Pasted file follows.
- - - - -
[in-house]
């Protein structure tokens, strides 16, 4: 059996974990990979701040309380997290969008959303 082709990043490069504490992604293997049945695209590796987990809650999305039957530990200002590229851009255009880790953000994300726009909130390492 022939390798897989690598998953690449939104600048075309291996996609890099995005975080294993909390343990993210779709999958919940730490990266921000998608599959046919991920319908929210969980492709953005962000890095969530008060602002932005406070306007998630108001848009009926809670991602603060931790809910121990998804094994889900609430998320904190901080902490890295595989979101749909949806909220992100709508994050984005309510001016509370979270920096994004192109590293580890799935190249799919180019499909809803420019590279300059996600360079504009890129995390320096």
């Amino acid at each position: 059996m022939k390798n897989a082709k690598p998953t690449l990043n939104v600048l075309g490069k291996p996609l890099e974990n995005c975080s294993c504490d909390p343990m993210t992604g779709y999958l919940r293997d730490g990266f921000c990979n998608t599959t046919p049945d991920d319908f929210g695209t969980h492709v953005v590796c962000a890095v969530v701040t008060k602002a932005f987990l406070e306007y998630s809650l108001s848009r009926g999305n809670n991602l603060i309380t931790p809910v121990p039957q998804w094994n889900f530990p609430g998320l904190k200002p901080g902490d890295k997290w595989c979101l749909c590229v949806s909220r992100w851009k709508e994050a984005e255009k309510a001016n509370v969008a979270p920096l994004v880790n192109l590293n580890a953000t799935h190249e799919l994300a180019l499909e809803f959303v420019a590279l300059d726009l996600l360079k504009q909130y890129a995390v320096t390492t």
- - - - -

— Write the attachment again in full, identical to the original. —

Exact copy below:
[in-house]
């Protein structure tokens, strides 16, 4: 059996974990990979701040309380997290969008959303 082709990043490069504490992604293997049945695209590796987990809650999305039957530990200002590229851009255009880790953000994300726009909130390492 022939390798897989690598998953690449939104600048075309291996996609890099995005975080294993909390343990993210779709999958919940730490990266921000998608599959046919991920319908929210969980492709953005962000890095969530008060602002932005406070306007998630108001848009009926809670991602603060931790809910121990998804094994889900609430998320904190901080902490890295595989979101749909949806909220992100709508994050984005309510001016509370979270920096994004192109590293580890799935190249799919180019499909809803420019590279300059996600360079504009890129995390320096």
């Amino acid at each position: 059996m022939k390798n897989a082709k690598p998953t690449l990043n939104v600048l075309g490069k291996p996609l890099e974990n995005c975080s294993c504490d909390p343990m993210t992604g779709y999958l919940r293997d730490g990266f921000c990979n998608t599959t046919p049945d991920d319908f929210g695209t969980h492709v953005v590796c962000a890095v969530v701040t008060k602002a932005f987990l406070e306007y998630s809650l108001s848009r009926g999305n809670n991602l603060i309380t931790p809910v121990p039957q998804w094994n889900f530990p609430g998320l904190k200002p901080g902490d890295k997290w595989c979101l749909c590229v949806s909220r992100w851009k709508e994050a984005e255009k309510a001016n509370v969008a979270p920096l994004v880790n192109l590293n580890a953000t799935h190249e799919l994300a180019l499909e809803f959303v420019a590279l300059d726009l996600l360079k504009q909130y890129a995390v320096t390492t």